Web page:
The Pemberley Post, No. 5 (Jan 28-Feb 3, 2019) ~ Jane Austen and More!

The Week of January 28 – Feb 3, 2019: all manner of things from Rembrandt, Vauxhall Gardens, drinking in London, to Thomas Jefferson’s books, Suffragettes, and Jane Austen, of course…

The Londonist shares London’s weird drinking traditions:

Twelfth Night: A blend of ancient midwinter customs and contemporary festivity occurs each January on Bankside. Things kick off outside Shakespeare’s Globe with the Holly Man — the winter guise of the Green Man spotted across the nation’s pubs. He’s decked out in wonderful foliage and accompanied by the devil Beelzebub and other eccentrically-dressed associates who join together to Wassail (or toast) the people.


Feel like brushing up on your Shakespeare this winter? Find an online course here:

A little known fact: I LOVED Superman as a kid – spend my weekly allowance at the down-the-street soda fountain to get the latest issue (so sad I didn’t keep them) – some original movie posters will appear in a Sothebys online auction in March, superheroes included, including my favorite:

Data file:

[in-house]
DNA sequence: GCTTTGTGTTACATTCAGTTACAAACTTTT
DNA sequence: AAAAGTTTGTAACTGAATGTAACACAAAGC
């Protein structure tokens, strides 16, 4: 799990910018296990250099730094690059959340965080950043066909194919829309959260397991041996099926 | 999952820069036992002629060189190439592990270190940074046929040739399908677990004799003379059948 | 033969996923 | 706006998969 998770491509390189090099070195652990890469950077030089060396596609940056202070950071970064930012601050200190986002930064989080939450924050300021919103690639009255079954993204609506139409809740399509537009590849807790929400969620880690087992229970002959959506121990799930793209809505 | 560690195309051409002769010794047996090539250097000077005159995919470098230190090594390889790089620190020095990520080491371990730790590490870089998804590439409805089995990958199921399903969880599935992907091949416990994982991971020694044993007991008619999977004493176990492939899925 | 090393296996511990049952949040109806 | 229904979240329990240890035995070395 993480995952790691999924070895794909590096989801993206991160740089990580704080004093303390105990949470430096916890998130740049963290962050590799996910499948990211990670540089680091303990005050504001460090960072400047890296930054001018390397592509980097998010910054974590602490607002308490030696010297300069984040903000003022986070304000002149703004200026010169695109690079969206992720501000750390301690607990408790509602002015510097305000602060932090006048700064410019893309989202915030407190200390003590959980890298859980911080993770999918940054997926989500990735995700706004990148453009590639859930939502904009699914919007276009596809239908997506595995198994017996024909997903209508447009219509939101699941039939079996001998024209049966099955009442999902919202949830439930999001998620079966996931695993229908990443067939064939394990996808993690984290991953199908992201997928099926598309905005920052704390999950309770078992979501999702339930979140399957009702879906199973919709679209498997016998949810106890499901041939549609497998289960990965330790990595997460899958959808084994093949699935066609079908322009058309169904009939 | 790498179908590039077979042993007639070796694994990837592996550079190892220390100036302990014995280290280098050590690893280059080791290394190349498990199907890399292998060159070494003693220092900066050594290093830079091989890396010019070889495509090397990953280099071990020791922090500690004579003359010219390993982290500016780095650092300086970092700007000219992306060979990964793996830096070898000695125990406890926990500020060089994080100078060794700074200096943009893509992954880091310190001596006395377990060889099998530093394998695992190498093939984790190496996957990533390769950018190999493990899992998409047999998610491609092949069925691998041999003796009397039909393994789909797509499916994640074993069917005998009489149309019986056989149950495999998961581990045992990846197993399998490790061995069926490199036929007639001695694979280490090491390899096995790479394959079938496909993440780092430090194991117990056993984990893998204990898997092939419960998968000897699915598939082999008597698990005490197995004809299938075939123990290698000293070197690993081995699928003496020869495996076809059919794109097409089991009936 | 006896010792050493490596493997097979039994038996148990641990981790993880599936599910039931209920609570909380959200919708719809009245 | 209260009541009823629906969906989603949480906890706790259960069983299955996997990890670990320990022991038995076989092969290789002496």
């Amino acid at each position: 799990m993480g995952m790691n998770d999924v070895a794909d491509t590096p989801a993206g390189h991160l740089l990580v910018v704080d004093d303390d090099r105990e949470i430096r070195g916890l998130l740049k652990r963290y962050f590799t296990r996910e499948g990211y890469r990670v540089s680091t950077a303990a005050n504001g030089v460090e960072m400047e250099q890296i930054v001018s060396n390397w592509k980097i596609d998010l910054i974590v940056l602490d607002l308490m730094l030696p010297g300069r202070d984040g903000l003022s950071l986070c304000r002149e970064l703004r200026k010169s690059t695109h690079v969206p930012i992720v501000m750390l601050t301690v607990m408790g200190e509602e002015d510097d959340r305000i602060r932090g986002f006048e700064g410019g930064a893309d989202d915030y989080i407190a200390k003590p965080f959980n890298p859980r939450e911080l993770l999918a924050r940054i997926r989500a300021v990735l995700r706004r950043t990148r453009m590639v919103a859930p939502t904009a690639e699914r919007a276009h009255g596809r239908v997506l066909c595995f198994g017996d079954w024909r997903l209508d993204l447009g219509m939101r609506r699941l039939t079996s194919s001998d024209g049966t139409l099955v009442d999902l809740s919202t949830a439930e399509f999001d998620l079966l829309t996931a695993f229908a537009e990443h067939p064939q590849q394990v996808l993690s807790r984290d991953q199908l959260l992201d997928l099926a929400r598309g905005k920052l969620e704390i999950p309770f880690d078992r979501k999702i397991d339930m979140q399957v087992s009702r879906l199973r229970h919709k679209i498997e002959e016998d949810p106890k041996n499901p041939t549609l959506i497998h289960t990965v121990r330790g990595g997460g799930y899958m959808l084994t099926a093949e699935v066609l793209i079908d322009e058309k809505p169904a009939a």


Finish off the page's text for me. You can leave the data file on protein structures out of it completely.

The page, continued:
A nice plug for the Juvenilia Press:

The BBC’s ICONS – “Exploring the achievements of the greatest figures of the 20th century. The public vote for their favourites, ultimately deciding who is the greatest icon of them all.” – you can read about it and see the results as voted by the public here:


One of my best memories of touring through Europe as a college student (MANY years ago) was seeing Rembrandt’s The Night Watch at the Rijksmuseum in Amsterdam – I knew the painting from the required art history class, but was still awed by its size. Two years ago I saw it again and reverted to those long ago days of awe – you can now see it and understand it as never before in this interactive documentary that analyzes the painting:

[With thanks to Tony Grant for this] – More on the ebay-found album of Austen’s Irish relatives – many pictures here – the owner and now the journal reside in Jerusalem: